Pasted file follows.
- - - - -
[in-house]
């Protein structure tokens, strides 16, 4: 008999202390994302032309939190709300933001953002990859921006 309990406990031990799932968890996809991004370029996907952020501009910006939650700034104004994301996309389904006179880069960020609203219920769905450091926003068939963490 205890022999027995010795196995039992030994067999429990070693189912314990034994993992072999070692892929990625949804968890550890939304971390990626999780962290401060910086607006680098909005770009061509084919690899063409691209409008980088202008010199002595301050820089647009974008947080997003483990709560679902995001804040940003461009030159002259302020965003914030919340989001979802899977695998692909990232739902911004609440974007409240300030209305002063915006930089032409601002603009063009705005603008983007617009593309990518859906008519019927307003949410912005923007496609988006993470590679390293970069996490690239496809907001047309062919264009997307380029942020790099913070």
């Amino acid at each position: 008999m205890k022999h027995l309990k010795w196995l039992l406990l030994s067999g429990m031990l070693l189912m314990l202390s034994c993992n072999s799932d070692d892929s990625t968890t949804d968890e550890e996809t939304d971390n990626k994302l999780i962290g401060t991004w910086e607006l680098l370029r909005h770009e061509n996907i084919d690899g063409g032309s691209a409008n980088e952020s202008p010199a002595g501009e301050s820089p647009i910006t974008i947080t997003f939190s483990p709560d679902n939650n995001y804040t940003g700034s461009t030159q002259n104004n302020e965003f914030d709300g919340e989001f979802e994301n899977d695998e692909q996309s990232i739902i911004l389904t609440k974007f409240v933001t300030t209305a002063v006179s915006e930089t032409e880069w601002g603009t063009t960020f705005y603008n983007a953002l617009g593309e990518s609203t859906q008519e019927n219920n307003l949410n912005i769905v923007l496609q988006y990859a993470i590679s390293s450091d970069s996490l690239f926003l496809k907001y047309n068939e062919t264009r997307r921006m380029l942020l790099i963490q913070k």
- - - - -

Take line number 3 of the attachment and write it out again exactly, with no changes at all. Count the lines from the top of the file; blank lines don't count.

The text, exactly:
């Amino acid at each position: 008999m205890k022999h027995l309990k010795w196995l039992l406990l030994s067999g429990m031990l070693l189912m314990l202390s034994c993992n072999s799932d070692d892929s990625t968890t949804d968890e550890e996809t939304d971390n990626k994302l999780i962290g401060t991004w910086e607006l680098l370029r909005h770009e061509n996907i084919d690899g063409g032309s691209a409008n980088e952020s202008p010199a002595g501009e301050s820089p647009i910006t974008i947080t997003f939190s483990p709560d679902n939650n995001y804040t940003g700034s461009t030159q002259n104004n302020e965003f914030d709300g919340e989001f979802e994301n899977d695998e692909q996309s990232i739902i911004l389904t609440k974007f409240v933001t300030t209305a002063v006179s915006e930089t032409e880069w601002g603009t063009t960020f705005y603008n983007a953002l617009g593309e990518s609203t859906q008519e019927n219920n307003l949410n912005i769905v923007l496609q988006y990859a993470i590679s390293s450091d970069s996490l690239f926003l496809k907001y047309n068939e062919t264009r997307r921006m380029l942020l790099i963490q913070k």